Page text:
The dust on your mantelpiece may be more interesting than it appears at first swipe. Some of it may be from outer space. While that may not make much difference to your dust rag, some feel that extraterrestrial dust might help explain the cyclical nature of the Earth’s climate, says Ed Brook, assistant professor of geology and environmental science at Washington State University’s Vancouver campus.

Brook and his collaborators have developed a method to measure the extraterrestrial dust found in the ice cores taken at Vostok, Antarctica. It involves filtering the dust out of the ice core, a process that takes four days per sample, then assaying the dust for an isotope of helium that’s prevalent in outer space but rare on earth. Brook and his colleagues are using it to construct a record of the dust flux from the Vostok ice cores over the past 100,000 years.

The Vostok ice cores hold a well studied record of climate over that time, says Brook. “We know the rates of accumulation of the ice, and we know very well how the ice record relates to changes in climate.” If the extraterrestrial dust is responsible for cyclical change, the pattern of its accumulation should track with the climate change.

Brook doesn’t think it’s likely that extraterrestrial dust is responsible for the 100,000-year climate cycles characteristic of the last million years. “There’s not enough extraterrestrial dust,” he says—at least not to influence climate directly. The link could be more obscure. The dust might have changed the upper atmospheric chemistry. “Or maybe,” he says, “the dust is rich in iron, a limiting nutrient for phytoplankton.” Increased numbers of phytoplankton presumably would reduce atmospheric CO2 and cause climate change.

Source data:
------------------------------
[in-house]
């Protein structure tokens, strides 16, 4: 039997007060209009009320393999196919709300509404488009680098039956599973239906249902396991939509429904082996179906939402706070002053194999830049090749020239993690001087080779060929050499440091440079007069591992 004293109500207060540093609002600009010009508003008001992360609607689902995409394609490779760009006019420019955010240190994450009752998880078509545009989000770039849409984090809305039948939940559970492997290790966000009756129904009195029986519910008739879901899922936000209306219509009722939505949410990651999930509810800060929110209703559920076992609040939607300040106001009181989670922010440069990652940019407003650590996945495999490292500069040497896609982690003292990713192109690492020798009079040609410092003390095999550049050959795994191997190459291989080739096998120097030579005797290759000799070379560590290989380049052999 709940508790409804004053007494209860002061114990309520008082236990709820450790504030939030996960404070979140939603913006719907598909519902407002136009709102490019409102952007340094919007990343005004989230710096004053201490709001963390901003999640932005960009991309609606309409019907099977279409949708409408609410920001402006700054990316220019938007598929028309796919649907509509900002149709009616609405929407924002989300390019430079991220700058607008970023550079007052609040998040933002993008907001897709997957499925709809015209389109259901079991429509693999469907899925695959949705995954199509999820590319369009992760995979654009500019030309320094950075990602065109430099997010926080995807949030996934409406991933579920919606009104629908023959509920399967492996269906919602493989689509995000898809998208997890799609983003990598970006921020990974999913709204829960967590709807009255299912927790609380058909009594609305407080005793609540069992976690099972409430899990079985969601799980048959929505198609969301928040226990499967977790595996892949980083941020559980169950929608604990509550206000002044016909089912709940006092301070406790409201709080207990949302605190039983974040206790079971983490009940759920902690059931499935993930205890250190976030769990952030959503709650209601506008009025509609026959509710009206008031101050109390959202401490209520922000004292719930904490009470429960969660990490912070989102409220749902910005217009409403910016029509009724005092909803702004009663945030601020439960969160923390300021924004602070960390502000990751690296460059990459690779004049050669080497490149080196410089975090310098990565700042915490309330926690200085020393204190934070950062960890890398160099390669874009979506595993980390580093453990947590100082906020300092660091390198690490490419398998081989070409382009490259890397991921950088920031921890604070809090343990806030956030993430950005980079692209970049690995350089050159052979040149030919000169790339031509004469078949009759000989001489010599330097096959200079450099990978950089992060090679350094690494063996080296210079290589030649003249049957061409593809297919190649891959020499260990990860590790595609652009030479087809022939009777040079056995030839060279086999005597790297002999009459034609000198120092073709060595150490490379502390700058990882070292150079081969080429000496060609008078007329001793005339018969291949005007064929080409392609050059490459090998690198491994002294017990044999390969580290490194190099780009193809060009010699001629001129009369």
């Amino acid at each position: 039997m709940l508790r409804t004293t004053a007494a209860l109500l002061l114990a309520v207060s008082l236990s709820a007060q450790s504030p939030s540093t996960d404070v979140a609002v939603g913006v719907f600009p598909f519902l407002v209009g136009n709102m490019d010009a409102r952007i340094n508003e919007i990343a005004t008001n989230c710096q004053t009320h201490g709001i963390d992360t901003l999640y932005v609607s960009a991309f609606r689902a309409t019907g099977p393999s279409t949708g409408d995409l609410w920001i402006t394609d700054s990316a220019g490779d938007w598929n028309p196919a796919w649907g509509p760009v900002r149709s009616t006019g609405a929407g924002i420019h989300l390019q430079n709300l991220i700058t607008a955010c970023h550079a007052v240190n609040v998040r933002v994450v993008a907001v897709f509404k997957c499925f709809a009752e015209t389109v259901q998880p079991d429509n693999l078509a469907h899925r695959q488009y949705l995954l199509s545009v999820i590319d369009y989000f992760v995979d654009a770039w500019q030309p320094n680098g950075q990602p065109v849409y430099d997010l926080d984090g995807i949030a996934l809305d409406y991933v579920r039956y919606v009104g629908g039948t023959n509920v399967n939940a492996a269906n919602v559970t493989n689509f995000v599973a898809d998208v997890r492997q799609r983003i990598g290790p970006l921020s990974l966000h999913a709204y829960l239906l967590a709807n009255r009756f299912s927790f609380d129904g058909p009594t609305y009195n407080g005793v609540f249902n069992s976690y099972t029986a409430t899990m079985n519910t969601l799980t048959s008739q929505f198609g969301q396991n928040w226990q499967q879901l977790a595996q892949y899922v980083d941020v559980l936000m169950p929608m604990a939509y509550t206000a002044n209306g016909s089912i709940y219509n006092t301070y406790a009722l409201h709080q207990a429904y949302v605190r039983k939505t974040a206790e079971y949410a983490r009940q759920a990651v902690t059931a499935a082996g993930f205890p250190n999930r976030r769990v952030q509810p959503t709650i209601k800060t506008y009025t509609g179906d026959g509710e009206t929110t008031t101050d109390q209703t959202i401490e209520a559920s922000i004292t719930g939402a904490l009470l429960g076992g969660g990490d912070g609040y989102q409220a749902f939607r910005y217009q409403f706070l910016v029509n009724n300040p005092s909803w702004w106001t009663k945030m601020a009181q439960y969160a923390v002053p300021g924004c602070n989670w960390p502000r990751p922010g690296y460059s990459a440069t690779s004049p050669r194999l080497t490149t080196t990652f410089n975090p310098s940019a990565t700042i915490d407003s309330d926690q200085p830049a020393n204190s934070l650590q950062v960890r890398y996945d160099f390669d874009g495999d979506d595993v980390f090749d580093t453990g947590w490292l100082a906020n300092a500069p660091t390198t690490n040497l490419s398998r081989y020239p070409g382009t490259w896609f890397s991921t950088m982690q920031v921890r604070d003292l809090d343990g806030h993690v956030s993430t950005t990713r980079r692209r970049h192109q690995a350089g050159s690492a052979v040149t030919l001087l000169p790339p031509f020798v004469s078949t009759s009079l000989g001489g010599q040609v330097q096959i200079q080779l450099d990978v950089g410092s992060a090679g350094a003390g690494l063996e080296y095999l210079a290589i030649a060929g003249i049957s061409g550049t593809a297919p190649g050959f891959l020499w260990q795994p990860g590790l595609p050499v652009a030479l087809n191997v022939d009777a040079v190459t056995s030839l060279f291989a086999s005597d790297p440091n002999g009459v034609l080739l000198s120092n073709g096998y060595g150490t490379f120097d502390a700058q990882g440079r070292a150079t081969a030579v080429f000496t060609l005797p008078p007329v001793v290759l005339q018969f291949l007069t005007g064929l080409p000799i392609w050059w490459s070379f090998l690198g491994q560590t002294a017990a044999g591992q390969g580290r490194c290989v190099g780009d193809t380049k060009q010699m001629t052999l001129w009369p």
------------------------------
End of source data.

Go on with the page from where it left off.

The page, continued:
But even if large changes in the amount of extraterrestrial dust don’t track with climate change, they would be of interest.

If there’s no variation in the amount of extraterrestrial dust over time, glaciologists will be happy. An even dust fall would mean a higher concentration of dust in years of little snow fall, a lower concentration in years of high snow fall—a means of determining rates of ice accumulation in the past.

Any data will be useful to scientists working to understand how dust moves in the solar system, as well as to those who study the origin of the atmosphere and oceans—for it’s believed that most of our volatile elements such as hydrogen, oxygen, nitrogen, and carbon came here in meteorites.